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Nearly a Third of White-Collar Workers Have Tried ChatGPT or Other AI Programs, According to a New Survey

Some early adopters are already experimenting with the generative AI program ChatGPT at the office. In seconds, consultants are conjuring decks and memos, marketers are cranking out fresh copy and software engineers are debugging code.

Almost 30% of the nearly 4,500 professionals surveyed this month by Fishbowl, a social platform owned by employer review site Glassdoor, said that they’ve already used OpenAI’s ChatGPT or another artificial intelligence program in their work. Respondents include employees at Amazon, Bank of America, JPMorgan, Google, Twitter and Meta. The chatbot uses generative AI to spit out human-like responses to prompts in seconds, but because it’s been trained on information publicly available from the internet, books and Wikipedia, the answers aren’t always accurate.

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Read More: Exclusive: OpenAI Used Kenyan Workers on Less Than $2 Per Hour to Make ChatGPT Less Toxic

While ChatGPT set certain corners of the internet ablaze when it launched for public use in November, awareness is still filtering out to the broader public. Experts anticipate that this kind of AI will be transformative: ChatGPT will become the “calculator for writing,” says one top Stanford University economist. Microsoft is in talks with OpenAI about investing as much as $10 billion. The software giant is also looking to integrate GPT, the language model that underlies ChatGPT, into its widely-used Teams and Office software. If that happens, AI tech may very well be brought into the mainstream.

Marketing professionals have been particularly keen to test-drive the tool: 37% said they’ve used AI at work. Tech workers weren’t far behind, at 35%. Consultants followed with 30%. Many are using the technology to draft emails, generate ideas, write and troubleshoot bits of code and summarize research or meeting notes.

CEOs are using ChatGPT to brainstorm and compose their emails, too. “Anybody who doesn’t use this will shortly be at a severe disadvantage. Like, shortly. Like, very soon,” said Jeff Maggioncalda, chief executive of online learning platform Coursera told CNN. “I’m just thinking about my cognitive ability with this tool. Versus before, it’s a lot higher, and my efficiency and productivity is way higher.”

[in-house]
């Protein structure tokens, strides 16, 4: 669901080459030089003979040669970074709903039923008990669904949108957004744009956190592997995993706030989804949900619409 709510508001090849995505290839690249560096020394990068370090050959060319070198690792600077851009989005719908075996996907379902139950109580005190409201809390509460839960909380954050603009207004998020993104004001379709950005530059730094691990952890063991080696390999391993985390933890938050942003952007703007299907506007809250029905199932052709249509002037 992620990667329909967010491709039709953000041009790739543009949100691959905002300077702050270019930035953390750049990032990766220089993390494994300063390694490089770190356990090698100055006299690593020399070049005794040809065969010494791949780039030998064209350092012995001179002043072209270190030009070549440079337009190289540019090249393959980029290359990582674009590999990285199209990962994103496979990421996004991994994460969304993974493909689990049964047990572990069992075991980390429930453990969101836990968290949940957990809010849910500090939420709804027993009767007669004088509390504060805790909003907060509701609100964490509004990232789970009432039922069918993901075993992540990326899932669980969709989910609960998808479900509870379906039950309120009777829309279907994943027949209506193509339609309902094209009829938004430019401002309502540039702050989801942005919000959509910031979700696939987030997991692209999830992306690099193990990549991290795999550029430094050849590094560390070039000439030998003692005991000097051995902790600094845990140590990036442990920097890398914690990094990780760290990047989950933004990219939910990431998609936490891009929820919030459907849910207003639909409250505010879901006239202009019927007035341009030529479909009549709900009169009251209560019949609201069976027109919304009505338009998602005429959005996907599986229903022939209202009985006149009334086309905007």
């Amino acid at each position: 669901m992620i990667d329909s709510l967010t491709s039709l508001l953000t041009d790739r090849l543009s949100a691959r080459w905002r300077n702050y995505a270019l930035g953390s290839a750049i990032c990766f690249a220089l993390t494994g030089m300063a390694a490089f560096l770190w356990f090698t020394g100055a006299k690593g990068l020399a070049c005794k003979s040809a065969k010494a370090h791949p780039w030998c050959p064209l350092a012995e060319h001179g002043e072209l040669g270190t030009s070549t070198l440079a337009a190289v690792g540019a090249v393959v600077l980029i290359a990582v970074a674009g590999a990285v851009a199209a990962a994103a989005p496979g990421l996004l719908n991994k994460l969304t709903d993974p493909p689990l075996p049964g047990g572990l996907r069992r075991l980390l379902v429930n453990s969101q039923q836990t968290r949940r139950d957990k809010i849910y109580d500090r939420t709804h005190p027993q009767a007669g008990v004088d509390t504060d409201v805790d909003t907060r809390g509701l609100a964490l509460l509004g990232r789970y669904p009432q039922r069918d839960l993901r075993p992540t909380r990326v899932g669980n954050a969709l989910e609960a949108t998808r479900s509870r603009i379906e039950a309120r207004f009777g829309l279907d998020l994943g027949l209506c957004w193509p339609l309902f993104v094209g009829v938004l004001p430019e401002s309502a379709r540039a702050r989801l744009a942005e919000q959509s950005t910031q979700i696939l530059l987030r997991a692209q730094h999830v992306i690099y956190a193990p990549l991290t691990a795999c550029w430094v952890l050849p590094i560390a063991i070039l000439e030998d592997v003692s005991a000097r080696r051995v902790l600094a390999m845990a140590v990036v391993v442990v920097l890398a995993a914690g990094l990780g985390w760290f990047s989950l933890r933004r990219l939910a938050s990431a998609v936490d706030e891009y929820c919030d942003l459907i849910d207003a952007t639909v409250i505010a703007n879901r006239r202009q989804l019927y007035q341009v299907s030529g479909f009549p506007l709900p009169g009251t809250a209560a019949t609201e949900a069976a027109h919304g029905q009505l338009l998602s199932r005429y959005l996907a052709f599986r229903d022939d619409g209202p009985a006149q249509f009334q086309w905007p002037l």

The speed and versatility of the tool has dazzled many users. “I discovered ChatGPT about a month ago,” one person who identified themselves as a chief executive officer posted on FishBowl. “I use it every day. It has changed my life. And my staffing plan for 2023.”

Some are even leaning on it as a crutch: One newly hired product manager at a fintech firm asked for advice on FishBowl, saying they were “100% lost” in their new role. “Fake it till you make it like you did the interview. When in doubt, ask ChatGPT,” came the reply.

Amid the excitement, researchers have sounded notes of caution.

While much of the anxiety has concentrated on what ChatGPT means in education — New York City public schools have banned its use — experts say companies need to think through their policies for the new tool sooner rather than later. If they don’t, they risk some of the pitfalls ChatGPT and other AI models can introduce, like factual errors, copyright infringement and leaks of sensitive company information.

Read More: AI Chatbots Are Getting Better. But an Interview With ChatGPT Reveals Their Limits

The tech is here to stay, though, and will likely become ever-more pervasive. Many AI-assisted programs already exist, and with OpenAI set to release the API, or application programming interface, the number of specialized applications built on the tool will multiply.

While some professionals aren’t sold on the practicality of the use cases or quality of the output, others are convinced workers are only a few years away from being supplanted by the technology. “If ChatGPT starts making slides, I am done for,” one Deloitte employee wrote. (“Sorry bro… Already exists,” two others wrote back.)

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